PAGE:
What should we make of Anneliese Dodd’s first big speech, last week, on Labour’s economic policies? The Financial Times (Jan 13th) considered it part of the process of making Labour more ‘responsible’, while parts of the Corbynista press have framed it as yet another example of the Party’s ‘move to the right’. They cite Dodd’s comments about “responsible fiscal framework” based on “pragmatism, not dogmatism”. Before we make any comparisons there has to be a context.
While Corbyn’s policies were set out quickly for the 2017 election and as a result were required to be more detailed, they were also produced in a different climate to today. (Keynesian) fiscal policy, after making a limited reappearance immediately after the financial crash, was now considered largely redundant with monetary policy (running the economy through fine tuning interest rates) ruling the waves, despite half a decade of austerity and a Tory government failing to meet its own targets for cutting the deficit and reducing the national debt. Most of all, the City and big business determined to unsettle the markets – peddling Labour’s policies as much more threatening than they actually were.
During the last nine months this sort of economics has been turned upside down. The current state of the economy makes it unlikely that a Tory government, needing to shore up support after its disastrous handling of the pandemic, would inflict political suicide and go back to George Osborne type austerity policies –even if they were wanted to. Both the IMF and the OECD advise against this anyway and have sent clear messages that it’s time to continue with fiscal expansion, at least for the moment and not to worry about paying off debts. Biden will lead the way with a $2 trillion package including cash payments to individuals, but also policies for climate change and infrastructure. Labour will be singing from the same song sheet.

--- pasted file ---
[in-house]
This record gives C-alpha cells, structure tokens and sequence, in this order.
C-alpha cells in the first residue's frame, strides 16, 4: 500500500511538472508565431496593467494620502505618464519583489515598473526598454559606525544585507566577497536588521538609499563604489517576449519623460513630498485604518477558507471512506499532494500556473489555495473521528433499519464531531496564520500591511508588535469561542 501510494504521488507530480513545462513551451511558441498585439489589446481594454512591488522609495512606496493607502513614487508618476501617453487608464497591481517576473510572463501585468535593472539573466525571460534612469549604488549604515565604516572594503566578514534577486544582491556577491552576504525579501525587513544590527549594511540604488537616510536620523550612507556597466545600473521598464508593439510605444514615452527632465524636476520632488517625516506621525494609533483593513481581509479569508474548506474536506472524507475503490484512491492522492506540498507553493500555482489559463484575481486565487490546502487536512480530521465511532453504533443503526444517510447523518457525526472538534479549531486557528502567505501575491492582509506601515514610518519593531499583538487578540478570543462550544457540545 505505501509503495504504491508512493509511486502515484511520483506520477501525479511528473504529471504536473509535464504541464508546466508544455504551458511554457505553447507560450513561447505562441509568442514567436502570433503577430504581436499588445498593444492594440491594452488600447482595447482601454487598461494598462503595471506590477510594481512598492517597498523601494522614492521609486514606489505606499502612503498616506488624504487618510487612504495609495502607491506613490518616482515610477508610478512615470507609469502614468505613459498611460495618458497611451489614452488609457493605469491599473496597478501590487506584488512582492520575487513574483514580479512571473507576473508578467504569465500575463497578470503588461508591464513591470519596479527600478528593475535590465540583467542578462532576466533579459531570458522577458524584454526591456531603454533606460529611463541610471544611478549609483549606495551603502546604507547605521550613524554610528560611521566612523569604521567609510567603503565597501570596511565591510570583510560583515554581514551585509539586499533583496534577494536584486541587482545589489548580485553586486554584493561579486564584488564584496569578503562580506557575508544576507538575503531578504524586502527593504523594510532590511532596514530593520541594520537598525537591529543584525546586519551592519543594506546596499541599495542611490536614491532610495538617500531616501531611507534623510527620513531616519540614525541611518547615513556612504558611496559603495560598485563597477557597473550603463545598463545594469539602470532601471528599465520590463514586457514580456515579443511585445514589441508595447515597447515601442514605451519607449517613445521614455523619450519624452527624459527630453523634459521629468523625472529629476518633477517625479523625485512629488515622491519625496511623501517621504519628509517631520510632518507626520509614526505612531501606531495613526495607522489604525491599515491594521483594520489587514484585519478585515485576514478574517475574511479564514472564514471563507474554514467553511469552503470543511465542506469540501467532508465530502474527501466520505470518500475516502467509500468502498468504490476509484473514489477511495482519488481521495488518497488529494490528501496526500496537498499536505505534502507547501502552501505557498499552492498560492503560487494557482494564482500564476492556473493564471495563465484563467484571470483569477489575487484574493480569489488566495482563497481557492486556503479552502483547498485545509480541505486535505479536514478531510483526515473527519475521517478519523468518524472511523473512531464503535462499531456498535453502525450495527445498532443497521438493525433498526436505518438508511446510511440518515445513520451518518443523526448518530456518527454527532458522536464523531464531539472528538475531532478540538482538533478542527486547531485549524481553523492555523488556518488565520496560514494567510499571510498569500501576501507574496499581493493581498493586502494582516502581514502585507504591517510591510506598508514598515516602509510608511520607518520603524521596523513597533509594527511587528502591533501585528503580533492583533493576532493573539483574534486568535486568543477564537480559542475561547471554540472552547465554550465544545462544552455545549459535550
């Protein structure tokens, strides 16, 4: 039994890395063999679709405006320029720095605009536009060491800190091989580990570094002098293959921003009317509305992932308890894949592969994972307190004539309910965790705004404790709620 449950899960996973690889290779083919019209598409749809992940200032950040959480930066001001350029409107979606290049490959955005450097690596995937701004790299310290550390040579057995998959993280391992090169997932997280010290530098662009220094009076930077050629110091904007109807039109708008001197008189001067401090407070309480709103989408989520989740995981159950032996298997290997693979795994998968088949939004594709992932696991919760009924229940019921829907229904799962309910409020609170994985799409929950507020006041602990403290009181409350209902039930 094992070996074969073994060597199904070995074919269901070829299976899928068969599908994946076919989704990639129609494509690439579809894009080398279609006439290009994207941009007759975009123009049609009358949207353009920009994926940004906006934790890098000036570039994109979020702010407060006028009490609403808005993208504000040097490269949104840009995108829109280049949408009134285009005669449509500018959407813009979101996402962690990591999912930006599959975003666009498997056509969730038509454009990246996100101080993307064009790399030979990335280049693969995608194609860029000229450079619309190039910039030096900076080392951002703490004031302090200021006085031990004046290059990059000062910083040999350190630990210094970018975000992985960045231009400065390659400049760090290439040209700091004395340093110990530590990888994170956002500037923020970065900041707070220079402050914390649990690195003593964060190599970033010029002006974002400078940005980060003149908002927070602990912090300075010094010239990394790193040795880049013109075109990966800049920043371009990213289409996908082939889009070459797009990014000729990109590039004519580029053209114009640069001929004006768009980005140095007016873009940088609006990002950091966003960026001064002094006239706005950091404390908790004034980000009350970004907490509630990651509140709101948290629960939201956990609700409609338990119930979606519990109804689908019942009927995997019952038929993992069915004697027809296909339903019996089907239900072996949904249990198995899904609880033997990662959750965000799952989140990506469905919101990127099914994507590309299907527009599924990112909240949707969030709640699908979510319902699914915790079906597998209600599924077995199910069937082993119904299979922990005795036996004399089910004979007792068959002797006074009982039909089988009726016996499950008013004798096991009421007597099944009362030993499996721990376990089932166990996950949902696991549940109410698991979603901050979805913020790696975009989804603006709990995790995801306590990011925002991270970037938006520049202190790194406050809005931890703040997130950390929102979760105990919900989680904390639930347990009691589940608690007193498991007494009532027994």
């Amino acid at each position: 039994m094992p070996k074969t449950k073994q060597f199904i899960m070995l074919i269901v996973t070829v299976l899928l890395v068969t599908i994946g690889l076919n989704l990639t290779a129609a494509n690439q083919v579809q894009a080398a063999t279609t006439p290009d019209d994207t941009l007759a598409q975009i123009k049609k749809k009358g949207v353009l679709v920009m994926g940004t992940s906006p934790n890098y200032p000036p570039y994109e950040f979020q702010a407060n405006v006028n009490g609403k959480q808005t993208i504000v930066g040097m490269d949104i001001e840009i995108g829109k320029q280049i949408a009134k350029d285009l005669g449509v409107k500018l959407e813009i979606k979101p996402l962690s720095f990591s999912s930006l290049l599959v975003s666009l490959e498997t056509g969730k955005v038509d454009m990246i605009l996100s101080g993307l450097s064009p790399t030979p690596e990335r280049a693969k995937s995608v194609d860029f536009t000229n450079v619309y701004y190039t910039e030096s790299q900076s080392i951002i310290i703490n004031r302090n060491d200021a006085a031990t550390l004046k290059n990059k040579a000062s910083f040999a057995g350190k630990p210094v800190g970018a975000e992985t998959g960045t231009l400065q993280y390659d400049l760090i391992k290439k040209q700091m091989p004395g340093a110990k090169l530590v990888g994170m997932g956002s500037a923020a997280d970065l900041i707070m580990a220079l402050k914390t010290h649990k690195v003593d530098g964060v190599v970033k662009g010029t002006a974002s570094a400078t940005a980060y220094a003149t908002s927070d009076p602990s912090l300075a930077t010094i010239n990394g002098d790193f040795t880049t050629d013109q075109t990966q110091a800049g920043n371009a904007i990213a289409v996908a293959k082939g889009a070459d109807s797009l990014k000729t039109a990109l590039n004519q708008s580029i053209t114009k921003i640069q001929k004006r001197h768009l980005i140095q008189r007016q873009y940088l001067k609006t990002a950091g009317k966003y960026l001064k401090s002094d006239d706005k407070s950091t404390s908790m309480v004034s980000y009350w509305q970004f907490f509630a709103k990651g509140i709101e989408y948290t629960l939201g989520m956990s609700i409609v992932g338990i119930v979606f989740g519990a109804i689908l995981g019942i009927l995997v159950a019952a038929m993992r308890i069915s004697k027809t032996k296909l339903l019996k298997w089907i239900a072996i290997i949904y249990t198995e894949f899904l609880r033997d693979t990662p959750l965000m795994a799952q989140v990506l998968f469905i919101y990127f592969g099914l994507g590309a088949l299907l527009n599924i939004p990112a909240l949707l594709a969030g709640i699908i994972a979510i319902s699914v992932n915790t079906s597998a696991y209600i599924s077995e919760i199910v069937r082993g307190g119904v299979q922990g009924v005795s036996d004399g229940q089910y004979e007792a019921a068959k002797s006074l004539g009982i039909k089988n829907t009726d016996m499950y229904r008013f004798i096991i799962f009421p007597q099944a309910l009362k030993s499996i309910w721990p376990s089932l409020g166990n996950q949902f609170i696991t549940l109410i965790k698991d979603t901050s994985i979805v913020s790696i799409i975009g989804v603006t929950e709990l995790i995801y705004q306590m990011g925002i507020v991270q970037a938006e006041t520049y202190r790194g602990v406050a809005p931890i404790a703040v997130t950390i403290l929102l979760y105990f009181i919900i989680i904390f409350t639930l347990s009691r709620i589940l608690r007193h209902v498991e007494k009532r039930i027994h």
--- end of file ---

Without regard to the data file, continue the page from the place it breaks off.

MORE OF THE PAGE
Labour in office would not only want to spend more than the Tories – it will also, because even in three years’ time the economy won’t have recovered — likely end up spending more than the Corbyn leadership planned to. But of course as yet, we don’t know what on or how – Starmer has made no commitments to a Green New Deal or about any redistributive taxation policy. Neither has there been any real discussion on devolving funds for local regeneration projects, so left commentators have a right to be concerned.
But elsewhere, Dodd’s economics has continuities with Corbyn and McDonnell — like them Dodd’s has emphasised the importance of a labour government having its own ‘fiscal rules’ (Dodd’s was McDonnell’s number 2 in the shadow treasury team). In many respects, Dodd’s are more flexible, not having to balance the books in line with the Parliamentary cycle, but employing a ‘fiscal anchor’, to control levels of public spending so as to limit increases in the National Debt.
But the pandemic has shown, that even neo-liberal governments have been prepared to use a new style of quantitative easing, where in the case of the UK one part of the state (the treasury) uses another part (the bank of England) to fund public spending directly. So much more is possible.